YES, YES, YES, some do!! With so many homes for sale today, it is crucial to have you home in alignment with the market. This means, be sure you are attracting buyers. Have great curb appeal, be priced at "market value", have easy access for showing, and you really should offer top commissions to the agents bringing you buyers. If you take a close look at homes selling and the ones that have been on the market for a long time. You will see that the amount lost of the home sale price is far more than what you would pay for in commissions.
If that is the case then yes agents will be less than thrilled with the prospect of showing these homes. The reasons vary from agent to agent, but mostly it is because we have to deal with an uneducated seller. (and end up doing the work of 2 agents in the process) Many times the property is overlooked due to being overpriced for the market as well.
Brokers listing as a flat fee thrived in the good market, but they really are not brokers at all, they simply charge people to post their properties in a venue made for agents and paid for by agents while having no agency responsibilities for the people they claim to represent.
If this is not what you mean, then please clarify.
I agree with Elvis. If you have had no activity you are not presenting a value proposition to the market.
If you choose to go with a flat-rate service, be sure to ask them what assistance is available once you receive an offer. If you're completely on your own, then it's best to get yourself educated on the sales process and the required documentation for your area.
That said, some agents do not like working with a flat fee listing because the home seller is often not aware of the many requirements and stipulations imposed by the ADR Purchase agreement and by the tenants of Agency.
Selling a home is a multi pronged legal transaction. A home seller without good representation can easily get himself in trouble and the agent representing the buyer is not obligated and sometimes, due to agency requirements, not allowed to advise the seller of a breach in contract or other issues.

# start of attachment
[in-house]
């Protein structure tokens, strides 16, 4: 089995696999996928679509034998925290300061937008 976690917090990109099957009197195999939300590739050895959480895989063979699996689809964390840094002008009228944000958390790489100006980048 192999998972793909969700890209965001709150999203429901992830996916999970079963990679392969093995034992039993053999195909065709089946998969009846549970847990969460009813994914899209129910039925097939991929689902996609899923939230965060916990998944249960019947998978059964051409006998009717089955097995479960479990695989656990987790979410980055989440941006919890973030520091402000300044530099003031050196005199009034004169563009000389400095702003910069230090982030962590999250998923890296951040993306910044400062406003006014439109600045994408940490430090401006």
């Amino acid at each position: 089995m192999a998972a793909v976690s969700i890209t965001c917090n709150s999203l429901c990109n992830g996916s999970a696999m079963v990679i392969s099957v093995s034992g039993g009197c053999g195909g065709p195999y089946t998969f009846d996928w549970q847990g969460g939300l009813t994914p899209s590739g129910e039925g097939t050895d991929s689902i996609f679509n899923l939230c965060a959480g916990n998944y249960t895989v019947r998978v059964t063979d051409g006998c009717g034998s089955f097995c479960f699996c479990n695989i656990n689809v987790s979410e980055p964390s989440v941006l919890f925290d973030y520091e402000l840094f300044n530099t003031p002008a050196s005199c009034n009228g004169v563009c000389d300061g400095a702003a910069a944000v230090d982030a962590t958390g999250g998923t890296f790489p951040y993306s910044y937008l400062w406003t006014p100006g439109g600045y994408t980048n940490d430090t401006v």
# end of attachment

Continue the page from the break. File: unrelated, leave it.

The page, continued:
Thus, I would not say agents discriminate, a good one will show your home if it is priced within market standards and meets his or her client's requirements.
Generally a lack of showings in an indication of pricing problems. The bank-owned homes may be the bigger culprit. Has your agent performed a recent market analysis to determine your position in the market? We advise reviewing market conditions on a weekly or bi-weekly basis in this market. With hundreds of bank owned homes coming on the market weekly, you simply may not be competitively priced.
In addition, you may not be getting the Internet exposure needed to find a buyer. Nearly 85% of home buyers are performing searches on the Internet... not on an MLS system. In today's market much of what we show our clients is driven by their own searches rather than searches performed by the agent. This is a very new real estate trend. We have had to hire a full time Internet marketing person just to keep our client's listings in full view on the Internet so they can be found by home buyers and sold.
Those agents that do have not built up a strong enough business
Find a strong agent who can serve you well.
Catherine Kolodin, GRI
Eco Broker International